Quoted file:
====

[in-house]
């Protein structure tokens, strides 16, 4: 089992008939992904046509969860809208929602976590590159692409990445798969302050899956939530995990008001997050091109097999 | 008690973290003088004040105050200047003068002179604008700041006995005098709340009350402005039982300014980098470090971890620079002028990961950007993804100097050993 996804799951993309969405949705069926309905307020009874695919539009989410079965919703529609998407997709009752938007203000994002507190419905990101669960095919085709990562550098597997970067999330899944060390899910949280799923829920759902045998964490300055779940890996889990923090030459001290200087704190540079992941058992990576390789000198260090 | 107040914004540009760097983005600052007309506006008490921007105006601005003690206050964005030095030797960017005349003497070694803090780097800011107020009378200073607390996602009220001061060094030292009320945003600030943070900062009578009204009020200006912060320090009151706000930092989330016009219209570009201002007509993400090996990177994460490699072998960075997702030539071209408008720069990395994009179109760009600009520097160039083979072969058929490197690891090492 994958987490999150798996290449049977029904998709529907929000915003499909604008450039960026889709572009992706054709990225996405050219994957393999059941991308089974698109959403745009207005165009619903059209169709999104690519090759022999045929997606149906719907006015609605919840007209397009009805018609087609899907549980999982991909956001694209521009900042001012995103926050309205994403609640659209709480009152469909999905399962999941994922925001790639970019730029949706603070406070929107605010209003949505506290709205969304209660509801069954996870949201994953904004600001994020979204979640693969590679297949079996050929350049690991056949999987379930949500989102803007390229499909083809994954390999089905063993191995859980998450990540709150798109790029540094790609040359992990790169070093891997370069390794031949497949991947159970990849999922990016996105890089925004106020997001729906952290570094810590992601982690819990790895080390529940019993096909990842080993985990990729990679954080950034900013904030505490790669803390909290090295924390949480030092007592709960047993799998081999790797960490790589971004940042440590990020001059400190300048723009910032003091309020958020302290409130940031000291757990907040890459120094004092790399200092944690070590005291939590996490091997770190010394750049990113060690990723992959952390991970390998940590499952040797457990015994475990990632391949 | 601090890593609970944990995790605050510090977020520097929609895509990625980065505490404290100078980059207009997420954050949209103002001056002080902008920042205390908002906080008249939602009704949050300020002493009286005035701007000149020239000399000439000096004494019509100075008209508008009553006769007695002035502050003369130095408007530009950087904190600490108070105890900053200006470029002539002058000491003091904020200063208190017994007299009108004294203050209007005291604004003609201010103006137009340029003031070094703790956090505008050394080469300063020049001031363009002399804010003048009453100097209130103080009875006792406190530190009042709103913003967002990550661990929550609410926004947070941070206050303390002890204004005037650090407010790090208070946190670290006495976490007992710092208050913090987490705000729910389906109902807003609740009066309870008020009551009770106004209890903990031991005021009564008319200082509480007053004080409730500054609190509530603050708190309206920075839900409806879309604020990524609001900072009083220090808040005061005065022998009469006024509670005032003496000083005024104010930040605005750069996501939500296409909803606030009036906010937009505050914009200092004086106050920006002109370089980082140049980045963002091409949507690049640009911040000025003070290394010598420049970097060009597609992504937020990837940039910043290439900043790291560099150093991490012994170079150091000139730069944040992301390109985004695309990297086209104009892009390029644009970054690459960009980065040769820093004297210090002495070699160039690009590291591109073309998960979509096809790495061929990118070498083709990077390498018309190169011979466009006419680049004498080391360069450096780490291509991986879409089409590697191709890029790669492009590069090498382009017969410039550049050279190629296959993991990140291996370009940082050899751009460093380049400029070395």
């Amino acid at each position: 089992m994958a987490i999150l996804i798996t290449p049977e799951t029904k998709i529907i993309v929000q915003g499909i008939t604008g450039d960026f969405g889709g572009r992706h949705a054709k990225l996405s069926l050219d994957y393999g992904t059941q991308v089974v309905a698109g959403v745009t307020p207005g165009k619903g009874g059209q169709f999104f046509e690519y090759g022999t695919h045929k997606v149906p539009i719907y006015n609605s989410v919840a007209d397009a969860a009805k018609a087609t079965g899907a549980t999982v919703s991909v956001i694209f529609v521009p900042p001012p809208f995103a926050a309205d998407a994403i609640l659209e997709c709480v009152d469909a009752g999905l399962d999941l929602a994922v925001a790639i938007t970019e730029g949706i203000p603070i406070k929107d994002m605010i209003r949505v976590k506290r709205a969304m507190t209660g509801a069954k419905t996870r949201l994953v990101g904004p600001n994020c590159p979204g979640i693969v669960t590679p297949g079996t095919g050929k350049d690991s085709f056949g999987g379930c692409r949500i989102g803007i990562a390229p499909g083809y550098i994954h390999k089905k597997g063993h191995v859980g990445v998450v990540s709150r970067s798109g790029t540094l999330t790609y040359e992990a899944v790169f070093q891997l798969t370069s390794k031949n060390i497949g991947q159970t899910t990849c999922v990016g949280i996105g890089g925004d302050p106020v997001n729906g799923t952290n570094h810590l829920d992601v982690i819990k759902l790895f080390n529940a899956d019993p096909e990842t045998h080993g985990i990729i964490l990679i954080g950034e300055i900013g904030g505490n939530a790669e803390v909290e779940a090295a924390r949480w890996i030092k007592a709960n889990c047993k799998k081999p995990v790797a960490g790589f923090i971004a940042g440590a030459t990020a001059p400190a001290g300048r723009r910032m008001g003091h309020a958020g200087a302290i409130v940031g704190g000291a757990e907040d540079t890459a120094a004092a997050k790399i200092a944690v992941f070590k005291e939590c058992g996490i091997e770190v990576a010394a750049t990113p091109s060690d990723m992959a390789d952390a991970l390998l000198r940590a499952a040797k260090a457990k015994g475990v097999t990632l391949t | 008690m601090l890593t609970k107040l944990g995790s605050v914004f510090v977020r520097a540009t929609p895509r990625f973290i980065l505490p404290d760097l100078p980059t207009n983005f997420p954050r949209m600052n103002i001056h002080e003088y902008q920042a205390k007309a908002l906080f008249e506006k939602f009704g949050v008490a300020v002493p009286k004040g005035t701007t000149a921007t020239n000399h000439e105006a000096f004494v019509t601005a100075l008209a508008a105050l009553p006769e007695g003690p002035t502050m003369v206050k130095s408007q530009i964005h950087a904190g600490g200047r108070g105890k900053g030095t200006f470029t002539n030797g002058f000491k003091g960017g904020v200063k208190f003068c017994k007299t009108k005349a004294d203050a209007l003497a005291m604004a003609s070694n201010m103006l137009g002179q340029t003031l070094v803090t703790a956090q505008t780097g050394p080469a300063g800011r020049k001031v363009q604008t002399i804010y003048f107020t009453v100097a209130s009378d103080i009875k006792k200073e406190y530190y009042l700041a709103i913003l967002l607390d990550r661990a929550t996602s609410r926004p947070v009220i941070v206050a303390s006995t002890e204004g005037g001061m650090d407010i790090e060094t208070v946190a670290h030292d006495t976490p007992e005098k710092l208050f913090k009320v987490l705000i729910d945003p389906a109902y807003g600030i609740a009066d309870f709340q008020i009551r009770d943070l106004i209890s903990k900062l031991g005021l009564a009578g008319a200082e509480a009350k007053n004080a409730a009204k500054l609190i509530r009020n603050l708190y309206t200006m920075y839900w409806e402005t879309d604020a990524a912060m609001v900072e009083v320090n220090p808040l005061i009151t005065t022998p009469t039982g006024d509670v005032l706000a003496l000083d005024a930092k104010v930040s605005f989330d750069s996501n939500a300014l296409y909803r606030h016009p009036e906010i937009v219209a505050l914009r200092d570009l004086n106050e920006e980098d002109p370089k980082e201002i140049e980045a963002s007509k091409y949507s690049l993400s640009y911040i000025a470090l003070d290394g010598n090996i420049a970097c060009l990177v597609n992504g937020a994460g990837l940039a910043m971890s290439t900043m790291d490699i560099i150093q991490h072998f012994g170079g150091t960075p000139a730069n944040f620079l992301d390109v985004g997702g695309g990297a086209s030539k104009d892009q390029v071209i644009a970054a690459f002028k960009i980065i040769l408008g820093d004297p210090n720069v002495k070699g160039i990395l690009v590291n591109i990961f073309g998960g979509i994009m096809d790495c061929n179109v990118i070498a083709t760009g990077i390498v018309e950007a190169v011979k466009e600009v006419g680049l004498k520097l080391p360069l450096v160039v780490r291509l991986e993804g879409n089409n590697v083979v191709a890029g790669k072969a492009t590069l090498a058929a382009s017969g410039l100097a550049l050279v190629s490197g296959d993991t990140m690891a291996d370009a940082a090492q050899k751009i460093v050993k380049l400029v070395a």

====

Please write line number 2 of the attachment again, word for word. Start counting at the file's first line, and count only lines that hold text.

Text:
């Protein structure tokens, strides 16, 4: 089992008939992904046509969860809208929602976590590159692409990445798969302050899956939530995990008001997050091109097999 | 008690973290003088004040105050200047003068002179604008700041006995005098709340009350402005039982300014980098470090971890620079002028990961950007993804100097050993 996804799951993309969405949705069926309905307020009874695919539009989410079965919703529609998407997709009752938007203000994002507190419905990101669960095919085709990562550098597997970067999330899944060390899910949280799923829920759902045998964490300055779940890996889990923090030459001290200087704190540079992941058992990576390789000198260090 | 107040914004540009760097983005600052007309506006008490921007105006601005003690206050964005030095030797960017005349003497070694803090780097800011107020009378200073607390996602009220001061060094030292009320945003600030943070900062009578009204009020200006912060320090009151706000930092989330016009219209570009201002007509993400090996990177994460490699072998960075997702030539071209408008720069990395994009179109760009600009520097160039083979072969058929490197690891090492 994958987490999150798996290449049977029904998709529907929000915003499909604008450039960026889709572009992706054709990225996405050219994957393999059941991308089974698109959403745009207005165009619903059209169709999104690519090759022999045929997606149906719907006015609605919840007209397009009805018609087609899907549980999982991909956001694209521009900042001012995103926050309205994403609640659209709480009152469909999905399962999941994922925001790639970019730029949706603070406070929107605010209003949505506290709205969304209660509801069954996870949201994953904004600001994020979204979640693969590679297949079996050929350049690991056949999987379930949500989102803007390229499909083809994954390999089905063993191995859980998450990540709150798109790029540094790609040359992990790169070093891997370069390794031949497949991947159970990849999922990016996105890089925004106020997001729906952290570094810590992601982690819990790895080390529940019993096909990842080993985990990729990679954080950034900013904030505490790669803390909290090295924390949480030092007592709960047993799998081999790797960490790589971004940042440590990020001059400190300048723009910032003091309020958020302290409130940031000291757990907040890459120094004092790399200092944690070590005291939590996490091997770190010394750049990113060690990723992959952390991970390998940590499952040797457990015994475990990632391949 | 601090890593609970944990995790605050510090977020520097929609895509990625980065505490404290100078980059207009997420954050949209103002001056002080902008920042205390908002906080008249939602009704949050300020002493009286005035701007000149020239000399000439000096004494019509100075008209508008009553006769007695002035502050003369130095408007530009950087904190600490108070105890900053200006470029002539002058000491003091904020200063208190017994007299009108004294203050209007005291604004003609201010103006137009340029003031070094703790956090505008050394080469300063020049001031363009002399804010003048009453100097209130103080009875006792406190530190009042709103913003967002990550661990929550609410926004947070941070206050303390002890204004005037650090407010790090208070946190670290006495976490007992710092208050913090987490705000729910389906109902807003609740009066309870008020009551009770106004209890903990031991005021009564008319200082509480007053004080409730500054609190509530603050708190309206920075839900409806879309604020990524609001900072009083220090808040005061005065022998009469006024509670005032003496000083005024104010930040605005750069996501939500296409909803606030009036906010937009505050914009200092004086106050920006002109370089980082140049980045963002091409949507690049640009911040000025003070290394010598420049970097060009597609992504937020990837940039910043290439900043790291560099150093991490012994170079150091000139730069944040992301390109985004695309990297086209104009892009390029644009970054690459960009980065040769820093004297210090002495070699160039690009590291591109073309998960979509096809790495061929990118070498083709990077390498018309190169011979466009006419680049004498080391360069450096780490291509991986879409089409590697191709890029790669492009590069090498382009017969410039550049050279190629296959993991990140291996370009940082050899751009460093380049400029070395």